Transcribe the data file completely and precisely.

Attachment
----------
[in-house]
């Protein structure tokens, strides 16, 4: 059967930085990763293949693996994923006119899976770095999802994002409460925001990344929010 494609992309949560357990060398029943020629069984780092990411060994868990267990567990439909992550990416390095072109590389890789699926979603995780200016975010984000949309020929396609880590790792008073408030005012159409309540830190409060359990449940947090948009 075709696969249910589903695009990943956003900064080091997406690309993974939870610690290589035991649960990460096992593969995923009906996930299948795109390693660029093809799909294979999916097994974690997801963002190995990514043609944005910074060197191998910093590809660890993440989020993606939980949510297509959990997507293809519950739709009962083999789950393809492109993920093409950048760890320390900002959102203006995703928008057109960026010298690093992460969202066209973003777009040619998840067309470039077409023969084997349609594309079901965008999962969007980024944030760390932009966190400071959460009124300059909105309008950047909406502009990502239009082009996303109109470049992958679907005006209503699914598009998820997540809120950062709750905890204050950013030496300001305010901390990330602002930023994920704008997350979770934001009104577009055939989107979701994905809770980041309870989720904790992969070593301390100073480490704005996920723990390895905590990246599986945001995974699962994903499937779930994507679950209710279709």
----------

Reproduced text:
[in-house]
């Protein structure tokens, strides 16, 4: 059967930085990763293949693996994923006119899976770095999802994002409460925001990344929010 494609992309949560357990060398029943020629069984780092990411060994868990267990567990439909992550990416390095072109590389890789699926979603995780200016975010984000949309020929396609880590790792008073408030005012159409309540830190409060359990449940947090948009 075709696969249910589903695009990943956003900064080091997406690309993974939870610690290589035991649960990460096992593969995923009906996930299948795109390693660029093809799909294979999916097994974690997801963002190995990514043609944005910074060197191998910093590809660890993440989020993606939980949510297509959990997507293809519950739709009962083999789950393809492109993920093409950048760890320390900002959102203006995703928008057109960026010298690093992460969202066209973003777009040619998840067309470039077409023969084997349609594309079901965008999962969007980024944030760390932009966190400071959460009124300059909105309008950047909406502009990502239009082009996303109109470049992958679907005006209503699914598009998820997540809120950062709750905890204050950013030496300001305010901390990330602002930023994920704008997350979770934001009104577009055939989107979701994905809770980041309870989720904790992969070593301390100073480490704005996920723990390895905590990246599986945001995974699962994903499937779930994507679950209710279709």